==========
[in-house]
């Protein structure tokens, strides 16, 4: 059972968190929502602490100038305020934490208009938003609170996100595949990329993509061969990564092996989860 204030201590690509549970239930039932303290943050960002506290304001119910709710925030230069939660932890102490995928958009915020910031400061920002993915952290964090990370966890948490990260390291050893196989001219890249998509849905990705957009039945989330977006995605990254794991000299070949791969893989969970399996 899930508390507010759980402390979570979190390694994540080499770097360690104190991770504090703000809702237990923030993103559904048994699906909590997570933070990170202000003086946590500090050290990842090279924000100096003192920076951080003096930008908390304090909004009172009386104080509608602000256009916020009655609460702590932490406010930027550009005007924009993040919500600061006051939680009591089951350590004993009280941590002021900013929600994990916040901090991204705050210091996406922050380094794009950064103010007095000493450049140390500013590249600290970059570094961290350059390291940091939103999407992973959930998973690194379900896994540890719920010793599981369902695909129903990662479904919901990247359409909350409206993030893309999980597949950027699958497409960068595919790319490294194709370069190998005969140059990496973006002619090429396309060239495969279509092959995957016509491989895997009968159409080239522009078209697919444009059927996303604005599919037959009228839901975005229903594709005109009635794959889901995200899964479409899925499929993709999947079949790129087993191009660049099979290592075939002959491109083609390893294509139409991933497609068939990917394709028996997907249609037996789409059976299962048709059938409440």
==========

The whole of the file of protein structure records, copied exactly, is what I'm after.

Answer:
[in-house]
């Protein structure tokens, strides 16, 4: 059972968190929502602490100038305020934490208009938003609170996100595949990329993509061969990564092996989860 204030201590690509549970239930039932303290943050960002506290304001119910709710925030230069939660932890102490995928958009915020910031400061920002993915952290964090990370966890948490990260390291050893196989001219890249998509849905990705957009039945989330977006995605990254794991000299070949791969893989969970399996 899930508390507010759980402390979570979190390694994540080499770097360690104190991770504090703000809702237990923030993103559904048994699906909590997570933070990170202000003086946590500090050290990842090279924000100096003192920076951080003096930008908390304090909004009172009386104080509608602000256009916020009655609460702590932490406010930027550009005007924009993040919500600061006051939680009591089951350590004993009280941590002021900013929600994990916040901090991204705050210091996406922050380094794009950064103010007095000493450049140390500013590249600290970059570094961290350059390291940091939103999407992973959930998973690194379900896994540890719920010793599981369902695909129903990662479904919901990247359409909350409206993030893309999980597949950027699958497409960068595919790319490294194709370069190998005969140059990496973006002619090429396309060239495969279509092959995957016509491989895997009968159409080239522009078209697919444009059927996303604005599919037959009228839901975005229903594709005109009635794959889901995200899964479409899925499929993709999947079949790129087993191009660049099979290592075939002959491109083609390893294509139409991933497609068939990917394709028996997907249609037996789409059976299962048709059938409440």